To become a volunteer, you will likely have to fill out an application, provide references and undergo a background check. The opportunities range from fundraising and planning special events to helping promote missing persons-related legislation and aiding in investigations.
Most of these organizations have training programs that will educate you on the problem of missing persons, including common reasons for disappearance, statistics on who is most vulnerable and what kinds of services are available to aid families whose loved ones have vanished.
Depending on the type of volunteer work you choose, you will receive specialized training in things like search management and crime scene preservation, information on how to prevent abductions, and instructions on how to report and assist in searching for missing persons [source: Texas Center for the Missing].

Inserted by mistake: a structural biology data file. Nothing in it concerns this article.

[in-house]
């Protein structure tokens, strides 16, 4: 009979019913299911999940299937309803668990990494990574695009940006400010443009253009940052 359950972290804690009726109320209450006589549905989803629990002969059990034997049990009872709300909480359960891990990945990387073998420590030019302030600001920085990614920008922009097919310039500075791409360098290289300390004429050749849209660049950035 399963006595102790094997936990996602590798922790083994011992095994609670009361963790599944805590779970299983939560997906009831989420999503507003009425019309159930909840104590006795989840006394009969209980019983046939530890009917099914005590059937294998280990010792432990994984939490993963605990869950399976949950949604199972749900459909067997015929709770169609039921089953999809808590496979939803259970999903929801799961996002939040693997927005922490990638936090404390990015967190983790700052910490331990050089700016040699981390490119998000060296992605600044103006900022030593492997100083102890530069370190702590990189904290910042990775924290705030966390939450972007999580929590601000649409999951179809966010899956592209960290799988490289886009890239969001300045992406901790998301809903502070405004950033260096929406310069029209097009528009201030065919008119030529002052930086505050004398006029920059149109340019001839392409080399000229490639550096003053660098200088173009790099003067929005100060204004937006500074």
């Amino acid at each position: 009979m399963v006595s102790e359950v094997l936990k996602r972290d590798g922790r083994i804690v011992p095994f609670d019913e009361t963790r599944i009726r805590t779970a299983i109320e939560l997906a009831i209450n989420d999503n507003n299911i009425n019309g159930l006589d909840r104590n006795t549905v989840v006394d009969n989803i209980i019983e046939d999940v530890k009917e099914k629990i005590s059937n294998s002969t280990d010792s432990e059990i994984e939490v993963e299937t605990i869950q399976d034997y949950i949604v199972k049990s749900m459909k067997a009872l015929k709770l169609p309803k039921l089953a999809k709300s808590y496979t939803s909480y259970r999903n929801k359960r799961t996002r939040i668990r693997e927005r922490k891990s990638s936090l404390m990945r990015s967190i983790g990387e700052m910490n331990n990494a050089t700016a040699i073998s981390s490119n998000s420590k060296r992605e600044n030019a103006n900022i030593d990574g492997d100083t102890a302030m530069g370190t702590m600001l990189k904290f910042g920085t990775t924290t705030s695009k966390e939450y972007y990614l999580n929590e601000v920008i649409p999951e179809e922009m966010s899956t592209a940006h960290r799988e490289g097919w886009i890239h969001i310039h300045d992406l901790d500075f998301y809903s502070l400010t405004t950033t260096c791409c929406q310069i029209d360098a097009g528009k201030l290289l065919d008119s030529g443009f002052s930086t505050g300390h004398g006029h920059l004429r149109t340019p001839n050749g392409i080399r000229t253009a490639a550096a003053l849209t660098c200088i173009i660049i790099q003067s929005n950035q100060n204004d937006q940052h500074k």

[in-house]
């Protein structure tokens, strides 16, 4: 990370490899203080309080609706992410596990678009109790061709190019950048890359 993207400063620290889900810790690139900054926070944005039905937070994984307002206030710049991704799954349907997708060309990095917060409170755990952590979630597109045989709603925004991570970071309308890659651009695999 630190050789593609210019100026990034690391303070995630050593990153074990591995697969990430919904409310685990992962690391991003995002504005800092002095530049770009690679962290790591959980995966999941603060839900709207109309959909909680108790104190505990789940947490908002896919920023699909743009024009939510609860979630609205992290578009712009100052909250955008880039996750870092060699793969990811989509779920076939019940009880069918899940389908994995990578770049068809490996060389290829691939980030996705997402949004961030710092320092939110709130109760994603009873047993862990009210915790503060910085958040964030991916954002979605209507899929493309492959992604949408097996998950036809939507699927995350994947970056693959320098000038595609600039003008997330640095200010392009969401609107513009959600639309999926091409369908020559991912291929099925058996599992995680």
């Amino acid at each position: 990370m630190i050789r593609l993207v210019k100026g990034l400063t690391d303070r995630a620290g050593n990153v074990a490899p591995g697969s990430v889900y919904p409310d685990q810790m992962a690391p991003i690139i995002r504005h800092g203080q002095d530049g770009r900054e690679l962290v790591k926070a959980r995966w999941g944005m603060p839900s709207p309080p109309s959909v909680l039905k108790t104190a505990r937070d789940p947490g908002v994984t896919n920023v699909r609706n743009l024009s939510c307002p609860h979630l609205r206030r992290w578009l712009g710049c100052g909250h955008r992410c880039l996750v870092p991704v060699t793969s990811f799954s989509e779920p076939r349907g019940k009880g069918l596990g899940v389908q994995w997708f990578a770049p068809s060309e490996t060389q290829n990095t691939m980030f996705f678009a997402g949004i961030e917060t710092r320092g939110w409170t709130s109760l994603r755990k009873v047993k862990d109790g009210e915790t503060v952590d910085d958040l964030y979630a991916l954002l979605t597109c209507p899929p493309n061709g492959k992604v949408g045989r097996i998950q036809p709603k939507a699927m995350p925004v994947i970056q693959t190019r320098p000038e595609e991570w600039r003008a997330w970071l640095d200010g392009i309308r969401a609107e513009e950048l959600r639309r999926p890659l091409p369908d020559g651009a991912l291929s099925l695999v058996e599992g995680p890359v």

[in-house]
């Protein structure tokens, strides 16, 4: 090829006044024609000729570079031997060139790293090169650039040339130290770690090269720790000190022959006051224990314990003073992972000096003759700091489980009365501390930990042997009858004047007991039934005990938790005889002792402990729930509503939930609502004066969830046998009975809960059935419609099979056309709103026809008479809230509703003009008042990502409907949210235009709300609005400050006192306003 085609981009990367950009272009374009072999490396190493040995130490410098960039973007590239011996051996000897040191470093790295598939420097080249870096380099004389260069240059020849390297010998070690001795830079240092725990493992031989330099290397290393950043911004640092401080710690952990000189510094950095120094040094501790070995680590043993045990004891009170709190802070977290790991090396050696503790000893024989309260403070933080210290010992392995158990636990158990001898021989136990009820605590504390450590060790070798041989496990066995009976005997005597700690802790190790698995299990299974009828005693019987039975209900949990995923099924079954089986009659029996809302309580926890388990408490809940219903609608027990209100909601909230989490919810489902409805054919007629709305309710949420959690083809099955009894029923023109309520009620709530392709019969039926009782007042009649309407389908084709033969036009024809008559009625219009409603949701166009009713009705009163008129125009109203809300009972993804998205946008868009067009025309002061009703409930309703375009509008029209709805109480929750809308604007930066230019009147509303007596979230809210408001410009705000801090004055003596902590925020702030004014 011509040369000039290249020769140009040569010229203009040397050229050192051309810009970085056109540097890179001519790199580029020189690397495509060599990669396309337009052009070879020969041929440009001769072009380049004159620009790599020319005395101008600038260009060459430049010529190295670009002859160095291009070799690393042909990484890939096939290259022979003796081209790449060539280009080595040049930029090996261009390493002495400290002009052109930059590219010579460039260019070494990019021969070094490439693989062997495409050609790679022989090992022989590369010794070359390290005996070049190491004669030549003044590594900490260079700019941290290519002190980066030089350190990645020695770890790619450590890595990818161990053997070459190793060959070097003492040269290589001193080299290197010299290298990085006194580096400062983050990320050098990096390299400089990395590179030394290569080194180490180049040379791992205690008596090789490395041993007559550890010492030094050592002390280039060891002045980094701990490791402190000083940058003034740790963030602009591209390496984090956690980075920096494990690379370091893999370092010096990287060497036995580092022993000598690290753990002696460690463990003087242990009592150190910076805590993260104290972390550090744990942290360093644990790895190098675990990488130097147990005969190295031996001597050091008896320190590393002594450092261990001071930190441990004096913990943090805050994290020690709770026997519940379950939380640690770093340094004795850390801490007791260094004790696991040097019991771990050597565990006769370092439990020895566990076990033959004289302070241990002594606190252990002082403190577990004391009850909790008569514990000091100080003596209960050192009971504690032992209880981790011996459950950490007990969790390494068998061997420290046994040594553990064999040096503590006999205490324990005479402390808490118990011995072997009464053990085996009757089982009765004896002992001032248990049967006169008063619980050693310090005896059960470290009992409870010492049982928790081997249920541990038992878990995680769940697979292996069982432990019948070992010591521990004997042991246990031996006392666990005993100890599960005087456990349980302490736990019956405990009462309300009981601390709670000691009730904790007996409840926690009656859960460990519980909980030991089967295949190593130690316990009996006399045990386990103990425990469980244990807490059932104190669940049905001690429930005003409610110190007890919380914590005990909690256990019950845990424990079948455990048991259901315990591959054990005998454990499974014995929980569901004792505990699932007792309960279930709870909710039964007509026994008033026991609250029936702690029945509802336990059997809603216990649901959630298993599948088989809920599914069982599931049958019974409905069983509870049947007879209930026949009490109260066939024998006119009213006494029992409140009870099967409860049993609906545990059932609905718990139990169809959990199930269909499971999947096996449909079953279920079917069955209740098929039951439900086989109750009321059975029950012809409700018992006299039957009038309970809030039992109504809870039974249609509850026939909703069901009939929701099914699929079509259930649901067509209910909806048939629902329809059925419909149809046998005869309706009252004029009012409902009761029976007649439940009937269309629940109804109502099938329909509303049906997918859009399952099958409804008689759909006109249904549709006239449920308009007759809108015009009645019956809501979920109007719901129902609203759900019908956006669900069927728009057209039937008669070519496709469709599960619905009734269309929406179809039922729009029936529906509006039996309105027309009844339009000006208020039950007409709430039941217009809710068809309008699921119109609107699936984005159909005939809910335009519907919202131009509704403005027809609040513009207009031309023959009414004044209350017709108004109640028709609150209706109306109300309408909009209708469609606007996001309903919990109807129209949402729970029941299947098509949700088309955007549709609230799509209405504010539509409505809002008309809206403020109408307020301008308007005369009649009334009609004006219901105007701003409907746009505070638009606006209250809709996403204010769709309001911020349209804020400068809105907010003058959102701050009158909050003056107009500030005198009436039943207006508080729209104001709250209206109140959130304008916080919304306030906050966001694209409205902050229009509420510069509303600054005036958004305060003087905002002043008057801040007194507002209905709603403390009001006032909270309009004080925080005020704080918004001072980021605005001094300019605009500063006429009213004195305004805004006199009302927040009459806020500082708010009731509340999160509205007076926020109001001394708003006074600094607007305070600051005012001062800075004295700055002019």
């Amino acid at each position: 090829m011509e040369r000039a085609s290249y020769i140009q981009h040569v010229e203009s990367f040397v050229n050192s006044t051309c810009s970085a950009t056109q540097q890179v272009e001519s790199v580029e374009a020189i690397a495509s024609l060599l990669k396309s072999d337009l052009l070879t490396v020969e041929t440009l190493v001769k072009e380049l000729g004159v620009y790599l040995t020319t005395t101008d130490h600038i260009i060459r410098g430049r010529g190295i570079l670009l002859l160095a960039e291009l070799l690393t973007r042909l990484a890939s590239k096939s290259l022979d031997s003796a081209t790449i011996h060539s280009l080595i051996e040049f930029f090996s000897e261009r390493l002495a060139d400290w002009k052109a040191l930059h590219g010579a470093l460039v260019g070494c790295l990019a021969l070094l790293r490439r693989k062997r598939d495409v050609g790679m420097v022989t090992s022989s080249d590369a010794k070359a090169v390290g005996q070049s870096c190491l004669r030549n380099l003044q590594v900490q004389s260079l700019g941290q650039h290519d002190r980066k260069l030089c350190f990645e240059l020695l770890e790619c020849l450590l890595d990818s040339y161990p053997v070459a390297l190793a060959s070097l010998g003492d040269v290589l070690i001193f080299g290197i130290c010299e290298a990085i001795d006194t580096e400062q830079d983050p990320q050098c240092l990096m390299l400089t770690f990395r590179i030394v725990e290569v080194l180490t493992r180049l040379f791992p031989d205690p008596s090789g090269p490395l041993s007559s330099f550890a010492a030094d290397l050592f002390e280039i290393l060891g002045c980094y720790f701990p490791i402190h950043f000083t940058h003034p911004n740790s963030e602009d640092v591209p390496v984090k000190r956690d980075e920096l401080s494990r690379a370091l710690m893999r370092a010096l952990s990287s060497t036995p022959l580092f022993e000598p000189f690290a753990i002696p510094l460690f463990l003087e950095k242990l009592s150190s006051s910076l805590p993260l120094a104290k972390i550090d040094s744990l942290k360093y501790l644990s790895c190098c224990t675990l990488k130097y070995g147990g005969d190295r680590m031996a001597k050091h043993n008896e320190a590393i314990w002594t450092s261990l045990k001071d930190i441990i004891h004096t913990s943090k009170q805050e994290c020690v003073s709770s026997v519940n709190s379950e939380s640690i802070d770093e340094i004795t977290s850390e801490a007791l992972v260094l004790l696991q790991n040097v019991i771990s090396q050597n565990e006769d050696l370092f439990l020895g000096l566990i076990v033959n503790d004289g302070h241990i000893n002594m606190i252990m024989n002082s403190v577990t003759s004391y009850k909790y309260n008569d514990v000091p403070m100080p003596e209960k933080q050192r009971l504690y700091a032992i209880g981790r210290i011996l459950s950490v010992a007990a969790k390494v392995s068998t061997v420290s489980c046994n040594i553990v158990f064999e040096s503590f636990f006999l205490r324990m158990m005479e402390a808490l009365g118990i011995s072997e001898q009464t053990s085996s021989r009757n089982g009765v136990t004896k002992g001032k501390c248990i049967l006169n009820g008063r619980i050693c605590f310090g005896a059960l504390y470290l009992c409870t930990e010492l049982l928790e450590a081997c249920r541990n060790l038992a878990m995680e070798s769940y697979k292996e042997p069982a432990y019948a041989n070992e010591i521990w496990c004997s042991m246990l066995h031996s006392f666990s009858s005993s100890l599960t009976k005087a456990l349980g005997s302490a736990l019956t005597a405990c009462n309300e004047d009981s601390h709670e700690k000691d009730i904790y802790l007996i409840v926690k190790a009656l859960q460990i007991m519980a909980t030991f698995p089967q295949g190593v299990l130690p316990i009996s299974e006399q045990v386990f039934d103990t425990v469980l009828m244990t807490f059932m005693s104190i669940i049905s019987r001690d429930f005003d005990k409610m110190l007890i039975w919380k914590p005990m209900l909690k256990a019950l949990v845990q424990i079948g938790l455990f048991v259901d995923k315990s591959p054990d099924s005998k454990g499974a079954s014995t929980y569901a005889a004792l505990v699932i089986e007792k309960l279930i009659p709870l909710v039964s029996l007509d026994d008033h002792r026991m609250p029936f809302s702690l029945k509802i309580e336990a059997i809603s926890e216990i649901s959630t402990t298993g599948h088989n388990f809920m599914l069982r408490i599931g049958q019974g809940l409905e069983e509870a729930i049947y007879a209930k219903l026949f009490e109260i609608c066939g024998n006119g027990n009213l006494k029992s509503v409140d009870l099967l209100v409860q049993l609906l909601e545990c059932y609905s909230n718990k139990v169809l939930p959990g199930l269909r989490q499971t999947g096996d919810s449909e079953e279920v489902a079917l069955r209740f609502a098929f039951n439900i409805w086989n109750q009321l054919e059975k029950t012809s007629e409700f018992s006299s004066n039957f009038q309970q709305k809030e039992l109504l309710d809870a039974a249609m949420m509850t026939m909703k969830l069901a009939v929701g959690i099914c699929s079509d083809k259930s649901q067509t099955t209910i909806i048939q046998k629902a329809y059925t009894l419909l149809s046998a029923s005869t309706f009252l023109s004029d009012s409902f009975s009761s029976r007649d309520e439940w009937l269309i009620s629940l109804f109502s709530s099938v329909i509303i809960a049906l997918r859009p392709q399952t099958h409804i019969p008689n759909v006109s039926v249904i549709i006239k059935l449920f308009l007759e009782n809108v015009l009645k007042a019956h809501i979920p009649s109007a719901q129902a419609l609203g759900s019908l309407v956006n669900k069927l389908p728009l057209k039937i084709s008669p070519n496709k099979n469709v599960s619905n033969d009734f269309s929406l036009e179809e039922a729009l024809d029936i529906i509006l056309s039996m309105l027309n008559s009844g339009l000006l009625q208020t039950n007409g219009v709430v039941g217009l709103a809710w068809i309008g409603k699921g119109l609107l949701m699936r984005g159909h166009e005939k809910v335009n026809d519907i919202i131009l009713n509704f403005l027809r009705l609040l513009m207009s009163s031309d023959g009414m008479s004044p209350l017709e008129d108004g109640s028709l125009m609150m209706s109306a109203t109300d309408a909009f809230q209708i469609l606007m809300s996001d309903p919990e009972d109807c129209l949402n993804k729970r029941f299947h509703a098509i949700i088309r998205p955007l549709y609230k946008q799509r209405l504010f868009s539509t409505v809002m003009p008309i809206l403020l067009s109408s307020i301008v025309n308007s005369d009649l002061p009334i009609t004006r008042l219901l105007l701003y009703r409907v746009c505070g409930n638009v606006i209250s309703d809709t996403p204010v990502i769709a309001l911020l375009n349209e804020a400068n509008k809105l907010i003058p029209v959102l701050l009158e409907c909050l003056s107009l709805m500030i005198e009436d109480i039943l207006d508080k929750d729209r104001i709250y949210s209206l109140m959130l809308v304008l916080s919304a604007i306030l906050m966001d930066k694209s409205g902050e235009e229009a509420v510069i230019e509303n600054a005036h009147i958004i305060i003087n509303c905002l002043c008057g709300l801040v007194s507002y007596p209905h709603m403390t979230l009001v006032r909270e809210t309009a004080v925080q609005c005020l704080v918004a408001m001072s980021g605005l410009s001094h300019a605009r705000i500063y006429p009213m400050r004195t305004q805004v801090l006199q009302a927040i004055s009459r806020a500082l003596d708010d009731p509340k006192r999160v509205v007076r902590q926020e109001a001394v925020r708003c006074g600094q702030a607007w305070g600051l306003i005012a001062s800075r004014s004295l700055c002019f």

You can also join organizations like the National Association of Volunteer Search and Rescue Teams (NAVSAR), which raises money to buy equipment and supplies to help investigators in their searches and acts as a contact for government agencies who need highly trained volunteers to aid in their investigations [source: NAVSAR].
Some organizations also offer classes on FBI databases, such as how to use the National Missing Person's DNA Database and IAFIS [source: Oregon State Police].
There are also a number of nationwide conferences and workshops for law enforcement, educators, victim service coordinators and volunteers on topics like current policies and practices in tracing missing persons, DNA testing and collection kit protocol, cold case analysis technology and proven investigative techniques [source: Fox Valley Technical College].
For more information about how you can help, see the links on the next page.